Tuesday, March 31, 2009

Ministerial Pride, Part II - Richard Baxter

Following yesterday's post are these comments from the same essay, Ministerial Pride, by Puritan pastor, Richard Baxter. It is published in the Puritan Reformed Journal, Volume I, Number I, 2009 and can be purchased here.

After noting how pride can be the minister's companion in the study, in the pulpit, and at home, Baxter makes this observation:

"But even this is not all, nor the worst, if the worse may be...they envy the talents and names of their brethren who are preferred before them...Yet, alas, how common is this heinous scrime of envy and pride -- among ministers of Christ! They can secretly blot out the reputation of those that stand in the way of their own; and what they cannot for shame do in plain and open terms, lest they be proved liars and slanderers, they will do in generals, and by malicious intimations, raising suspicions where they cannot fasten accusations. And some go so far, that they are unwilling that anyone who is abler than themselves, should come into their pulpits, lest they should be more applauded then themselves! A fearful thing it is, that any man, who has the least of the fear of God, should so envy God's gifts, and had rather that his carnal hearers should remain uncoverted, and the drowsy unawakened, than that it should be done by another who may be preferred before him!"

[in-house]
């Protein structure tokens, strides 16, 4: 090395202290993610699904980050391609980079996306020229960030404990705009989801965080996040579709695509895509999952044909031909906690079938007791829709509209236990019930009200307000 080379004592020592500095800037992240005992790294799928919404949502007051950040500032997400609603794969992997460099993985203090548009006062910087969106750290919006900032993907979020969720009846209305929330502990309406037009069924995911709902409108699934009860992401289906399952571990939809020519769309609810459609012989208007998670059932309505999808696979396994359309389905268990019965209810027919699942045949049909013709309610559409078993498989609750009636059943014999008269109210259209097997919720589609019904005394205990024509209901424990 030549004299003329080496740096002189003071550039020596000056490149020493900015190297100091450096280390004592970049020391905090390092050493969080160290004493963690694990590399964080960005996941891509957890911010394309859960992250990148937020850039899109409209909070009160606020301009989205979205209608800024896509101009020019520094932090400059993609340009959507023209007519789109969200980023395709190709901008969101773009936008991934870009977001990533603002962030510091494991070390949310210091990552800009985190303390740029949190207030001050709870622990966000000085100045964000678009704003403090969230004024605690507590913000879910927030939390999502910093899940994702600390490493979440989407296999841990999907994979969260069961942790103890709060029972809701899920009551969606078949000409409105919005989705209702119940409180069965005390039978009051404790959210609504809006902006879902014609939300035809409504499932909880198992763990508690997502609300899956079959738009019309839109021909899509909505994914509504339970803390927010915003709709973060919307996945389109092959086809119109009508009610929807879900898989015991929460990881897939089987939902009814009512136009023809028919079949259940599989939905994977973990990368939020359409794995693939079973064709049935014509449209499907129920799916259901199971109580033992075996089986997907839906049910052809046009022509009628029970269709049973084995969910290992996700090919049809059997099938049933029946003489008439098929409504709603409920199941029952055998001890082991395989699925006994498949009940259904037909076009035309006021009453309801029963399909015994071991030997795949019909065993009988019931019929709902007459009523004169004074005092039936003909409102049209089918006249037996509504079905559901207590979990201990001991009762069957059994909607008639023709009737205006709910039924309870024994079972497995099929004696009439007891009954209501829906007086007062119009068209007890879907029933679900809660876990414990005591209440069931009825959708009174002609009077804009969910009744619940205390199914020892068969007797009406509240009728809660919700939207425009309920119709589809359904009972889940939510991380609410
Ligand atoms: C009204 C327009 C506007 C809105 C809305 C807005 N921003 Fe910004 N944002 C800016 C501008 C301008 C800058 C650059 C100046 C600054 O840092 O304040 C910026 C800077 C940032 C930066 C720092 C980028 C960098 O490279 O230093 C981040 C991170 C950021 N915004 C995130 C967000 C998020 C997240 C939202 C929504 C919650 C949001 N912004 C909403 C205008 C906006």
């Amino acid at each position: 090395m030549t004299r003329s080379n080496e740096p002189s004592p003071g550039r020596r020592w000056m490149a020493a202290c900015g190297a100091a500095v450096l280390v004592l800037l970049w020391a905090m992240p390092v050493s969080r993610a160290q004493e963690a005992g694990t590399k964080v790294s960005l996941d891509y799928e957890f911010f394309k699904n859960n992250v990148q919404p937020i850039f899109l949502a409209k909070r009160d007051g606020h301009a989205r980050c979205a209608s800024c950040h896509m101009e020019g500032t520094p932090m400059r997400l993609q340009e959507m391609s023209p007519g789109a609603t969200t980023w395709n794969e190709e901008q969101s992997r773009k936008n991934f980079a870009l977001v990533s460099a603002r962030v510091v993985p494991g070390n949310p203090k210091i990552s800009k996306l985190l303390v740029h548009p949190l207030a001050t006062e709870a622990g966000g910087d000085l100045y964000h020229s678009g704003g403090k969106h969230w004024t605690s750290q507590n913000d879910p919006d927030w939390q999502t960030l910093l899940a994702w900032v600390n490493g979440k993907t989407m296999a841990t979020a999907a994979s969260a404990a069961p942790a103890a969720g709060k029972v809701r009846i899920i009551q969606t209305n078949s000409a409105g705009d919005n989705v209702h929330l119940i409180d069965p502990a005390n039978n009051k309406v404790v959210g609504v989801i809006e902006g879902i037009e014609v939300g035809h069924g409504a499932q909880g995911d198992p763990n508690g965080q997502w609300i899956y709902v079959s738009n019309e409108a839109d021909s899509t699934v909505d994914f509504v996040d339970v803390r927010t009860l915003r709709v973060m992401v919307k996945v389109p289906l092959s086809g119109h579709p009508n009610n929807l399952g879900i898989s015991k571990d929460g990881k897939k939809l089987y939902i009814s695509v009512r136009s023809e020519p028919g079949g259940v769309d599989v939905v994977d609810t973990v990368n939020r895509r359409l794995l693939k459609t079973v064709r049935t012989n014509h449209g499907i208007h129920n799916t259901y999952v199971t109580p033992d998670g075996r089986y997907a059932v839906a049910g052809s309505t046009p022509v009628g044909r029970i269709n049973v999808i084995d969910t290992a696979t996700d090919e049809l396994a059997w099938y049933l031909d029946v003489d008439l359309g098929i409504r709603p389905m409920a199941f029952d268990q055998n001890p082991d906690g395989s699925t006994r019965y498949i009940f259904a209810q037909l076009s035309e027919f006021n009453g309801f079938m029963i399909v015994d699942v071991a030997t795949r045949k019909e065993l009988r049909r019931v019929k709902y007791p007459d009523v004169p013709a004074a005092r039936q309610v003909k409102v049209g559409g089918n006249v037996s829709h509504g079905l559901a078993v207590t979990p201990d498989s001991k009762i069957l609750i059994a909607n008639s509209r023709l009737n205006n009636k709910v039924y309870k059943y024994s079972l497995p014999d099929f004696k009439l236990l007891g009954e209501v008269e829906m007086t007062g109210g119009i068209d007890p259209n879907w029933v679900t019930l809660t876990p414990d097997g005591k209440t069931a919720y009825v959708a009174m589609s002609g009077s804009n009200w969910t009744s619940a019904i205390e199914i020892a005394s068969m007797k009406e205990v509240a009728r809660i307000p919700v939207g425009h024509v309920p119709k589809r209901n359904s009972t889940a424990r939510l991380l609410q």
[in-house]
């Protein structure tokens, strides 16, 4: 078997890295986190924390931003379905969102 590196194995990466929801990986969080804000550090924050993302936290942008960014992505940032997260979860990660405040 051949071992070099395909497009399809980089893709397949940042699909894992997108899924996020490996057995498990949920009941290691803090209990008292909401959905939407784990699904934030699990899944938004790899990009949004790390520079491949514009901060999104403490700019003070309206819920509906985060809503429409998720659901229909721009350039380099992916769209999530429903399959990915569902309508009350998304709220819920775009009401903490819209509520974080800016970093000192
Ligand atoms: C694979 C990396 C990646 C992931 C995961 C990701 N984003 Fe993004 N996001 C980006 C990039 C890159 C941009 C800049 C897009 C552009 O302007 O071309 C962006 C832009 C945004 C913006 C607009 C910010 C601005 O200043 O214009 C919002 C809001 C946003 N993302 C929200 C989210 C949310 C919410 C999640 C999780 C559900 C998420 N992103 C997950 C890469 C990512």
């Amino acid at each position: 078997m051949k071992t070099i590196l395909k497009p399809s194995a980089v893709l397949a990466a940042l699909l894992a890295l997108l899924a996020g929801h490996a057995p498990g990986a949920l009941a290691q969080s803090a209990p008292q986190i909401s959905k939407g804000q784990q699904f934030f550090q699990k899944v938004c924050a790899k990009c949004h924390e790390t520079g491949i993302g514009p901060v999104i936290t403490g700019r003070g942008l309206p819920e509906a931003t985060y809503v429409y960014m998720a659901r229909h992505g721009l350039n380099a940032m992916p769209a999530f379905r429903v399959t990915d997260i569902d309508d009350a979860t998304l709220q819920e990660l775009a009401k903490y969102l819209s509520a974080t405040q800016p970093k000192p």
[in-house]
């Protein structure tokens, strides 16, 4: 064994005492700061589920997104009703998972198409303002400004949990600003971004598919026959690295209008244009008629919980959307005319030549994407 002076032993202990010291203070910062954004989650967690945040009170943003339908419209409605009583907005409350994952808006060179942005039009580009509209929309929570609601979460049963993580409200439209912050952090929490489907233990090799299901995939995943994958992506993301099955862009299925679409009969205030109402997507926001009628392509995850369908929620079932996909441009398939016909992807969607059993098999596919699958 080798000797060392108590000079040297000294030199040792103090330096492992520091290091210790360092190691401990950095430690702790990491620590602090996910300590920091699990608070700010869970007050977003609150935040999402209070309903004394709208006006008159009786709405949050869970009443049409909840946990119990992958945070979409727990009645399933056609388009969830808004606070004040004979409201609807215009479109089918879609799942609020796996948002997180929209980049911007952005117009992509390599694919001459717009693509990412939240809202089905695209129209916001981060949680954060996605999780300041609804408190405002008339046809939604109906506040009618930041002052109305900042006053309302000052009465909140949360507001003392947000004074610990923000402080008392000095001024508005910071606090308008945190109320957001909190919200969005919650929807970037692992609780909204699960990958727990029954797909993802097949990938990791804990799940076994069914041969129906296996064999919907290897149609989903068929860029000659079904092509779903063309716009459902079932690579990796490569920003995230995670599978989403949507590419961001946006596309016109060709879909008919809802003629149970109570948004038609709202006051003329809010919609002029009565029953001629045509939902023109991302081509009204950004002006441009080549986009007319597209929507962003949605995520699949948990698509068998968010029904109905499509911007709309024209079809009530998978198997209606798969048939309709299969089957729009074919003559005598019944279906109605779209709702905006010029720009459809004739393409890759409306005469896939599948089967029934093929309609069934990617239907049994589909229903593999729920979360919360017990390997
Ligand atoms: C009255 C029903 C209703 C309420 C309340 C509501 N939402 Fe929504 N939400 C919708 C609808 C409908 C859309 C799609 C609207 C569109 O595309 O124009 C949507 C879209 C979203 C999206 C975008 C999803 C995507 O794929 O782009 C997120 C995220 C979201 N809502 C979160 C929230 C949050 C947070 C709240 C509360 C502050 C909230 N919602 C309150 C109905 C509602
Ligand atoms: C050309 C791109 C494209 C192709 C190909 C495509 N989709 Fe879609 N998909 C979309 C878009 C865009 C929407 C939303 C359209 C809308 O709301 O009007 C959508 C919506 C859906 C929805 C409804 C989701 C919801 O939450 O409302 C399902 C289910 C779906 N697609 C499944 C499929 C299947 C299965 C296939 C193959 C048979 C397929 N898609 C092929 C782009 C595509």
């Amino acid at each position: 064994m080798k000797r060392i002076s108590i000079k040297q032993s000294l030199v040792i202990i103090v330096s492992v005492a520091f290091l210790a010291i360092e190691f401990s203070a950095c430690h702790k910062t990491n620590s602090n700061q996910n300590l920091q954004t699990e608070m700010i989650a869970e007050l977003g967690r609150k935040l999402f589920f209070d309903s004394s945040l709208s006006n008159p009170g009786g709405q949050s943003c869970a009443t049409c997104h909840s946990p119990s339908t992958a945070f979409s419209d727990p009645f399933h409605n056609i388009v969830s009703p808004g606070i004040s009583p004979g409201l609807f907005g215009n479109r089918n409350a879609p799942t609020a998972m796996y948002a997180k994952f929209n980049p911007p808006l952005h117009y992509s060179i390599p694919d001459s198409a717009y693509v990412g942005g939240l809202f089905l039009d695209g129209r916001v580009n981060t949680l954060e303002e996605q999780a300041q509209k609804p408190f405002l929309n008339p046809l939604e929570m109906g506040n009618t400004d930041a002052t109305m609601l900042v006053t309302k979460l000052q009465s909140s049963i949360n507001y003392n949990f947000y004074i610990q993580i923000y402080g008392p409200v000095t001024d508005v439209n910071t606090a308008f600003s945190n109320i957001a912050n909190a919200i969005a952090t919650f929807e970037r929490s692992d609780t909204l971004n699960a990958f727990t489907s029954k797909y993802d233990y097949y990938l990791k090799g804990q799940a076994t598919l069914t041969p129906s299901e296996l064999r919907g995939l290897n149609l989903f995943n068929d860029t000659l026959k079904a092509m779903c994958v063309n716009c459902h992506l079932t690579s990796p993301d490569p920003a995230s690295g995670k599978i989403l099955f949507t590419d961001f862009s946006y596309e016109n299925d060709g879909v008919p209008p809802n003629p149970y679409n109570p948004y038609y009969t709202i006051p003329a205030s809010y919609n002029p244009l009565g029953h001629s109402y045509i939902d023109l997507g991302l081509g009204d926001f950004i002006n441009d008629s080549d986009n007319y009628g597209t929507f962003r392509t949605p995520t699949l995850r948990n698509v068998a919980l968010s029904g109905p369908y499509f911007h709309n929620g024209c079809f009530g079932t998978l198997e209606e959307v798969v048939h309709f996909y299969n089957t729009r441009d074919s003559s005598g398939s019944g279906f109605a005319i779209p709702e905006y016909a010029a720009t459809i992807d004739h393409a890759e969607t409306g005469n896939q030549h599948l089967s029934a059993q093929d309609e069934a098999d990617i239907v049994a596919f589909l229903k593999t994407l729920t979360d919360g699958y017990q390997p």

"Yes, so far does this cursed vice prevail, that in large congregations, which have need of the help of many preachers, we can scarcely, in many places, get two of equality to live together in love and quietness, and unanimously to carry on the work of God. But unless one of them be quite below the other in abilities, and content to be so estemed, or unless he is willing to be ruled by him, they are contending for precedency, and evying each other's interest, and walking with coldness and jealousy towards one another, to the shame of their profession, and the great wrong of their people!"

"I am ashamed to think of it, that when I have been laboring to convince people of the great necessity of more ministers than one in large congregations, they tell me, 'they will never agree together!' I hope the objection is unfounded as to the most, but it is a sad case that it should be true of any. Nay, some men are so far gone in pride, that when they might have an equal assistant to further the work of God, they had rather take all the burden upon themselves, though more than they can bear, than that anyone should share with them in the honor, or that their interest in the esteem of the people should be diminished!"

More tomorrow.

Monday, March 30, 2009

Ministerial Pride, Part I, Richard Baxter